Elbow: We've never been a bitchy band

Elbow has achieved a lot as a band during their eleven year career. Composing five studio records which have garnered varying levels of critical acclaim, the Lancashire five-piece also have under their belt a BRIT Award, an Ivor Novello Award, as well as the 2008 Mercury Prize, amongst other accolades. But strip all of these things away and you're looking at five guys who've been friends since they were teens. This part of their lives has recently been put into music and released as the band's fifth album, Build A Rocket Boys!. The band's bassist Pete Turner checks in with The Dwarf to chat about the record (which, a few hours after our interview, was nominated for this year's Mercury Prize) and their upcoming spot on the Splendour in the Grass bill.


"I'm just walking down South Manchester with my daughter, we're going to get some breakfast." Turner greets me. "It's a pretty grey and miserable day, but that's Manchester for you." While I find this somewhat amusing as I'm wrapped up in layers of clothing to keep warm, Elbow's bass and keyboards man is quick to let me know that he's keen on getting over to Australia for some ‘sun'. "I'm definitely looking forward to it. It's [Australia] warmer than our summers though, so I'm looking forward to getting some sun over there."


2009 saw Elbow perform in Australia last at the V Festival and since then, they've ridden on the success of 2008's The Seldom Seen Kid, performing to sold out crowds all over the place. On the band's fourth album, Turner believes that the production process came easier than on that of their previous records, as it was produced solely by the band. "When we were recording the album, it was just the five of us in the room and it was like our room, so we just go to work every day and soldiered on. I'd never want to go back to being in a big studio again at all."The follow up record, this year's Build A Rocket Boys! seems to have had a similar aura continuing through the composition and recording process. "We were very relaxed and quite confident; we knew we didn't want to make a Seldom Seen Kid Part II. We wanted to write something that was completely its own album." Turner is quite adamant about this, even when I ask if there was any sort of pressure on the band, Guy Garvey in particular, in releasing an album which had the potential to either equal the same level of success as their last record, or even bettering it. "Each album we wrote, apart from Build A Rocket Boys!, was written under some sort of pressure. This was the first time there was no pressure and I think we all enjoyed that. It was a really fun period actually; it was fun from start to finish. Usually it'll start off fun and then you'll start losing your mind."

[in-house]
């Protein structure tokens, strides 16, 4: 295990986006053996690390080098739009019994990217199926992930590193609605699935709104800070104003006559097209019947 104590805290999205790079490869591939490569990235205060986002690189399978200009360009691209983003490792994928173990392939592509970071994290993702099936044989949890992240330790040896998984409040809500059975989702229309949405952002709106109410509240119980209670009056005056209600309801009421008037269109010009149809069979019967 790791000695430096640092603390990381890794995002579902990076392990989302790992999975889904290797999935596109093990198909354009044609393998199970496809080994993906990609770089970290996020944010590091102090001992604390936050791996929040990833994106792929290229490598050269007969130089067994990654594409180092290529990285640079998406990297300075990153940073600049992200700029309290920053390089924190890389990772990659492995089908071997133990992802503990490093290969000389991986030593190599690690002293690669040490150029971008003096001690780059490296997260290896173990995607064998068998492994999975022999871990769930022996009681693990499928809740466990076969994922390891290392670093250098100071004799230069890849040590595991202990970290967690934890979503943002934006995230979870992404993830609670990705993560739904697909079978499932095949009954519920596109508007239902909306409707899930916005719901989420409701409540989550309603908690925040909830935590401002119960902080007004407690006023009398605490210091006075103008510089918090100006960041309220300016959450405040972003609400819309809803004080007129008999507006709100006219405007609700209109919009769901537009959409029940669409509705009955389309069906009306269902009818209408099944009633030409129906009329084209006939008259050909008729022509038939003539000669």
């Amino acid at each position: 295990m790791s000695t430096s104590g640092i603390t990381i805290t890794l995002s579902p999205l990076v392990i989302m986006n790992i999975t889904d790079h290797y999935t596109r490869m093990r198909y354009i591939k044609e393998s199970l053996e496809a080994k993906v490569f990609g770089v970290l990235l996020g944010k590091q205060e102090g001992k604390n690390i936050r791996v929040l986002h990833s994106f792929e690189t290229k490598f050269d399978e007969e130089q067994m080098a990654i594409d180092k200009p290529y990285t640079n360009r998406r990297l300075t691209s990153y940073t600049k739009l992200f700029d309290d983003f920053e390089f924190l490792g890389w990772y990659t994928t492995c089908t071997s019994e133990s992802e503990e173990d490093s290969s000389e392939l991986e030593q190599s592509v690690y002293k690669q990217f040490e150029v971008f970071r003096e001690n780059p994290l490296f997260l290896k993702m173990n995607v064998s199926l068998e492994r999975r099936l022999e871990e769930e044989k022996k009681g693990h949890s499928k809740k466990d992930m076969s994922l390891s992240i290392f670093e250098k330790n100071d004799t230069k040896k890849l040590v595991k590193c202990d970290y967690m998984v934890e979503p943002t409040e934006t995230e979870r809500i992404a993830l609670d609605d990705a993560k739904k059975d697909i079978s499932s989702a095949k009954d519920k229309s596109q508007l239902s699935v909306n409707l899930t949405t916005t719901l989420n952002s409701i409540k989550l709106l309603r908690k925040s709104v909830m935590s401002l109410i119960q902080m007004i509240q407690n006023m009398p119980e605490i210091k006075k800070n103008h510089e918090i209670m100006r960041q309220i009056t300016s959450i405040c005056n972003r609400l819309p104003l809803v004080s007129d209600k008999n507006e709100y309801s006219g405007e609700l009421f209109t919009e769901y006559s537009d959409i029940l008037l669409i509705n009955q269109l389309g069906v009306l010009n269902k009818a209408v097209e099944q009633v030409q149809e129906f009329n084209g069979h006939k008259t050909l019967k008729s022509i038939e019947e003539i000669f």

Build A Rocket Boys! is, apart from anything else, a snapshot of the band's childhood. This nostalgic theme is represented through Garvey's unique yet relatable lyrics, something Turner was impressed with. "I liked the fact he went back to childhood; it's nice because it's a period of time when we were all friends," he says. "We have the same opinions on most things, so you can pretty much guarantee that whatever Guy's writing about is something that we all feel. Each of the albums really does document a period of your life so it's quite lucky to have. You could only really be more specific if you kept a diary."


As a live act, Elbow have cemented their reputation as one of Britain's favourite live groups, a reputation that has endured the change in trend, from post-Britpop into this ‘new' sort of indie-rock. Turner muses this is down to the clear honesty and love the band show for their craft. "We do take music very seriously, but I think people see that we don't necessarily take life very seriously. I think people realise that the music is very honest and there's a lot of care taken when writing it, but we've never been a bitchy band. We're a fun band and I think people respect that."


The most recent example of how well Elbow go down in a live atmosphere was their set at this year's Glastonbury Festival, where thousands of fans went insane for them. According to Turner, it was just as special for the band. "It was like every gig we've ever done was working up to Glastonbury. We're never particularly nervous, we're always very excited, but there were definitely nerves going round between us. We had Jay-Z and Beyoncè watching at the side of the stage, it was surreal for us."


From Glastonbury to Woodfordia, Turner is nothing short of eager to come back and get into the Splendour atmosphere and the sideshows which Elbow will play while they're over here. "It's nice to play in the more intimate venues; I think it makes for a better gig. It's predominantly the last two albums, but we've got strings with us so songs like Great Expectations have been put in there, they work so beautifully with strings. So yeah, it's predominantly the last two albums with some bits and bobs of the other three.


With the band having to add a second Melbourne date to their run of headlining shows and hype building around their Splendour spot, I can only assume that there are going to be some pretty happy punters and band members alike at the end.


Elbow are performing Splendour in the Grass sideshows at the following venues:


July 25 – Metro City, Perth July 27 – Palace Theatre, Melbourne July 28 – Palace Theatre, Melbourne July 29 – Enmore Theatre, Sydney

Follow The Dwarf on Facebook

Comments ()